Clinical Cancer Research Service

In 2023, VA established the Clinical Cancer Research Service (CCRS) to increase access to cancer clinical trials for Veterans. Cancer clinical trials advance knowledge and provide high-quality medical care.

CCRS uses a two-pronged approach to bring the option of cancer clinical trials to Veterans. First, the Cancer Clinical Trials Navigation (CTN) program assists VA providers in identifying clinical trials and gives Veterans education and information about clinical trials. Second, the Decentralized Clinical Trials (DCT) program offers clinical trials that don’t require Veterans to travel to the specific VA facility offering the trial. This model allows for therapies to be delivered at a VA facility closest to the Veteran, making it easier for the Veteran to participate and improving study enrollment.

CCRS has key partnerships with other VA research consortia, National Cancer Institute, and non-profit organizations and is committed to ensuring that VA oncologists and Veterans have access to the best possible cancer care through these initiatives.

Play button for "Cancer Code | Cancer Surveillance Informed by Genetic Testing" video

Clinical Cancer Genetics Service

VA’s Clinical Cancer Genetics Service (CCGS) offers Veterans and their providers a comprehensive understanding of their genetic predispositions to cancer, empowering them to make informed treatment decisions. Through genetic counseling and testing, CCGS identifies potential inherited cancer risks and offers preventive and surveillance options tailored for everyone, with the goal of early detection and intervention. Moreover, CCGS assists patients in navigating the emotional and logistical implications of their genetic information.

The educational programs offered through CCGS not only benefit the Veterans they serve but also contribute to a broader understanding of cancer genetics. The knowledge gained through CCGS may potentially advance care not just within VA but across the entire medical community. For example, VA has partnered with City of Hope in a new, cutting edge, centrally funded and managed cancer genetics training program for oncology providers.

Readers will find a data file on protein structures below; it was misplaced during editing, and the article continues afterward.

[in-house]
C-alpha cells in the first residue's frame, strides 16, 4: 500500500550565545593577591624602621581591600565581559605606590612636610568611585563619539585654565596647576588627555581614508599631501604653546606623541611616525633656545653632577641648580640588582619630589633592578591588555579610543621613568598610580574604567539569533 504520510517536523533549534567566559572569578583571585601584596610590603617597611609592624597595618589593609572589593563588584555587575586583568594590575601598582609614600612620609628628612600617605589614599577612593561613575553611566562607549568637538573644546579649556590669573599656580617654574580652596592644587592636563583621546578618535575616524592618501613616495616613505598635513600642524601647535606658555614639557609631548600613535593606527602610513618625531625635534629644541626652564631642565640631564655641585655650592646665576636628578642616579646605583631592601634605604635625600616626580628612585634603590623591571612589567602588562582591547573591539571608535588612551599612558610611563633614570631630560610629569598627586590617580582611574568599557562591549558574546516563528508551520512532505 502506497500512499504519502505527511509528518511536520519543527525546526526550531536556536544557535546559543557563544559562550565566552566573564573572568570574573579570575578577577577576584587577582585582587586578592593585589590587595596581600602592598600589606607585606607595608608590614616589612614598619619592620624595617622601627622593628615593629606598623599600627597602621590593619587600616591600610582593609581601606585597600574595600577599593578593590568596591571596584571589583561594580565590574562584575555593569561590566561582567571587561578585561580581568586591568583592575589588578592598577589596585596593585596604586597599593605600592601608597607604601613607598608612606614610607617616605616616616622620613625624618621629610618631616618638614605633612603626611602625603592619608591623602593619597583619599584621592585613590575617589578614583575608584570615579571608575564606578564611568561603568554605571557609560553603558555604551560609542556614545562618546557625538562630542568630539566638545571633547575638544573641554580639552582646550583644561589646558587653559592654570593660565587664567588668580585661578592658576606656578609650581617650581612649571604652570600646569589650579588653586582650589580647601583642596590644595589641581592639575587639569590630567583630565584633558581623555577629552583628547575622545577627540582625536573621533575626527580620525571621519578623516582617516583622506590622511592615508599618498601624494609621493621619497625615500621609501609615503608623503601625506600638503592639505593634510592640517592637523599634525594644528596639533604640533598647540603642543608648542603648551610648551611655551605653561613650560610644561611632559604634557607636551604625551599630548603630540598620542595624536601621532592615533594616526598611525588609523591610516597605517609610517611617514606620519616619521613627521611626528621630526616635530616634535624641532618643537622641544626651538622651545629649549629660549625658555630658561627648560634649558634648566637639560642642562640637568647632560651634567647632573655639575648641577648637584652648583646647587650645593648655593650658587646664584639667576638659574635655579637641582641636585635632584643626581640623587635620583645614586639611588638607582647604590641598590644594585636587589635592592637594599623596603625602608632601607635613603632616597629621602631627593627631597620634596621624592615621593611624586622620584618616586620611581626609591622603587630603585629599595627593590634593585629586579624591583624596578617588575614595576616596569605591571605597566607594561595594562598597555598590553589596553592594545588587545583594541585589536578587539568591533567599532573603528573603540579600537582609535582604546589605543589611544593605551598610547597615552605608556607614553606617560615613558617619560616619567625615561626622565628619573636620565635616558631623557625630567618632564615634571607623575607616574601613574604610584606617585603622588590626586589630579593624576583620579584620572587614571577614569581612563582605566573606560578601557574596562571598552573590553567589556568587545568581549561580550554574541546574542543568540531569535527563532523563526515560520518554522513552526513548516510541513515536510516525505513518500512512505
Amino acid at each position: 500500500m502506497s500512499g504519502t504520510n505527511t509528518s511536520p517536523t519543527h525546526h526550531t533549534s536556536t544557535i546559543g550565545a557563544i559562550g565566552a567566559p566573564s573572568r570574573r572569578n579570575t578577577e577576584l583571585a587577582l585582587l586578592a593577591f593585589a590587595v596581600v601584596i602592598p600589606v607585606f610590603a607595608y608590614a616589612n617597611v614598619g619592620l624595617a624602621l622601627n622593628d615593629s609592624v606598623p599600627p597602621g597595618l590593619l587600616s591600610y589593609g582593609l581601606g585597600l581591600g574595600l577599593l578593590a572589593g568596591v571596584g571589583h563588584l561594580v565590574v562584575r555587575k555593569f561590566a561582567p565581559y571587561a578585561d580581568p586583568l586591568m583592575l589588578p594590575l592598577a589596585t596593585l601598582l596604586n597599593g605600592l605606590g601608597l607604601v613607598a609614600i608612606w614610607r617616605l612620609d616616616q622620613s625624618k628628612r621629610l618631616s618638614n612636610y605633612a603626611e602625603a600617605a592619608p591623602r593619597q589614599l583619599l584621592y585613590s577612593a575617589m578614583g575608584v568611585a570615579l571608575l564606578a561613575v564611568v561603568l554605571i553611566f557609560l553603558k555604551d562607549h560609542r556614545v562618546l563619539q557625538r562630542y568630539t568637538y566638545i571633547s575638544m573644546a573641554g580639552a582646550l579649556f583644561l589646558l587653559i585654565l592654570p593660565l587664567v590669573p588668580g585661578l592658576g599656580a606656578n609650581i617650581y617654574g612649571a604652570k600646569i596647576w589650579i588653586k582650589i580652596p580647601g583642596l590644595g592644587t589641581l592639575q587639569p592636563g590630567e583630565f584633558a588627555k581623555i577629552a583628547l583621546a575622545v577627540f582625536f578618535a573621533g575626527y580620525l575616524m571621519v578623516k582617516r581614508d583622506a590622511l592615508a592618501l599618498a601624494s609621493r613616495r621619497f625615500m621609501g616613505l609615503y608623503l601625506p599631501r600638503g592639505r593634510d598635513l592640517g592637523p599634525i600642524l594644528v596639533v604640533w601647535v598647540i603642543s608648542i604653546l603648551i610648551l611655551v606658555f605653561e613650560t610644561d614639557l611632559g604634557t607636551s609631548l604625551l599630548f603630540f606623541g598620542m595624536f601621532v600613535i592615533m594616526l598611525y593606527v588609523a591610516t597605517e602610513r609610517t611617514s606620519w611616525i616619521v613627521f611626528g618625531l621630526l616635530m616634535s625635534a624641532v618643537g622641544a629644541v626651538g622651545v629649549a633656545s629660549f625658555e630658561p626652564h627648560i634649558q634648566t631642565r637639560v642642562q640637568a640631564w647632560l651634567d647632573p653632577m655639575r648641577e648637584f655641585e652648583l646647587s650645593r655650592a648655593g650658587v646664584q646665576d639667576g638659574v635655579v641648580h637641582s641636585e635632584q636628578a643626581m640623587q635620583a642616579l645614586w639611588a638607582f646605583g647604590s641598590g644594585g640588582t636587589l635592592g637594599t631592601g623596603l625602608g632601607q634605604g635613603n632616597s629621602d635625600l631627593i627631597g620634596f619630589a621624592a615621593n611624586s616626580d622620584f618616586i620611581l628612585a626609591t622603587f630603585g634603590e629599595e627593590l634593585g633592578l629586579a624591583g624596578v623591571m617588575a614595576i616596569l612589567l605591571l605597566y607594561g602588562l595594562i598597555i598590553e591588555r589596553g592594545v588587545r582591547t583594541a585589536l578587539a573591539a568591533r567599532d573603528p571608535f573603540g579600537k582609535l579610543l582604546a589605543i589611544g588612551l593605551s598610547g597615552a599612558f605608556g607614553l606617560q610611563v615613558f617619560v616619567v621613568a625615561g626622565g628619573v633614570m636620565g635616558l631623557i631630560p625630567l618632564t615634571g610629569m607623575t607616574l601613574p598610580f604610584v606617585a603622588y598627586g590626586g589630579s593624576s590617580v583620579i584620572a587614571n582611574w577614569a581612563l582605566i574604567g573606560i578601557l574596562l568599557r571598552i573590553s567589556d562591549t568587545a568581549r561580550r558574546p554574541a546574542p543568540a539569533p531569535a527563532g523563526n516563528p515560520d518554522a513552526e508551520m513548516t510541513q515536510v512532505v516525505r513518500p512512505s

The services provided by CCGS embody VA’s dedication to providing exceptional care and support to Veterans predisposed to cancer. By delivering personalized, high-quality care, VA equips Veterans with the tools needed and empowers them to take charge of their health.

Genetic testing does not impact current or future consideration of service-connected benefits.

Close to Me Cancer Care

VA’s Close to Me cancer care service is a visionary initiative designed to bring high quality cancer care closer to where Veterans are. Under this program, VA care teams travel to provide Veterans with the full continuum of cancer care at local outpatient clinics, like community-based outpatient clinics (CBOCs) or other VA facilities, often in rural locations. Close to Me ensures more Veterans have the option to choose VA for their cancer care journey. By reducing travel demands to major, and often urban, medical centers, Veterans and their caregivers are afforded more time to go about their daily lives and focus on healing.

As of the beginning of 2024, Close to Me cancer care has reported zero medical emergencies during treatment, high levels of patient satisfaction among Veterans, and a 99% treatment adherence rate. Since the inception of the service in 2021, nearly 500 Veterans have received cancer treatments closer to home in over 20 community-based outpatient clinic locations, reducing travel for Veterans and their caregivers by more than 200,000 miles.

Learn more about VA's other cancer-related services and technologies: